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Ramanujan A.K. Is there an Indian way of thinking (Contrib. Indian Soc.23, 1989)(T)(21s)_M_.djvu
Date Jan 7, 2004
Horse), does the Levi-Straussian opposition of nature-culture make sense;
we see that the opposition itself is culture-bound...
The same kind of contextual sensitiveness is shown in medical matters:
in preparing a herbal medicine, in diagnosis and in prescription...
They never raise the question
of whether there are universals of other types, namely identical qualities
Or Blake in the technocratic democracy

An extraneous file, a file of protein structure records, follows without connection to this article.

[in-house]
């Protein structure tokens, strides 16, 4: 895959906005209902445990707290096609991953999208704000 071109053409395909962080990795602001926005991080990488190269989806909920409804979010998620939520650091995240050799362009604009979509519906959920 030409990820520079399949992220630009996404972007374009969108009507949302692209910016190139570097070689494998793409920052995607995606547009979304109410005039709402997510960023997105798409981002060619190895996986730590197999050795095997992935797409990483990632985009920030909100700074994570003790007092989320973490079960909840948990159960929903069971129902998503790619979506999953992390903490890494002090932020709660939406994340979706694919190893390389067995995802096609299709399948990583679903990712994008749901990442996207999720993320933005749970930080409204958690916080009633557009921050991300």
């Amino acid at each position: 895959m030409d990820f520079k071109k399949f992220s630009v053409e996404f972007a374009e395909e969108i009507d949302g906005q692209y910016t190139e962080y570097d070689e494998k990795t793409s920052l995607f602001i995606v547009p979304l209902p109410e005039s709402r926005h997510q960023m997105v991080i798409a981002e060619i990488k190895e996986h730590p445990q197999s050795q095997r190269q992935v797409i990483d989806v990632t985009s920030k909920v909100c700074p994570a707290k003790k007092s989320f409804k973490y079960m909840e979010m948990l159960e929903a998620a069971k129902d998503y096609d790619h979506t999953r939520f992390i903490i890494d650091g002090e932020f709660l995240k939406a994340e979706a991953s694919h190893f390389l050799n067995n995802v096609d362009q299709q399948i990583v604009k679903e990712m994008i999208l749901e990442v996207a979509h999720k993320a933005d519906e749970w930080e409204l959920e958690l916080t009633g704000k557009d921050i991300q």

of the 19th century railing against egalitarianism, abstraction, and the dark
Satanic mills, calling for 'minute particulars', declaring 'To generalize is to
be an idiot' (generalising thereby); and framing the slogan of all context-
sensitive systems: 'one law for the lion and the ox is oppression'...
Is there an Indian way of thinking? An informal essay 157
English is borrowed into (or imposed on) Indian contexts, it fits into the
Sanskrit slot; it acquires many of the characteristics of Sanskrit, the older
native Father-tongue, its pan-Indian elite character—as a medium of laws,
science and administration, and its formulaic patterns; it becomes part of
Indian multiple diglossia (a characteristic of context-sensitive societies)...
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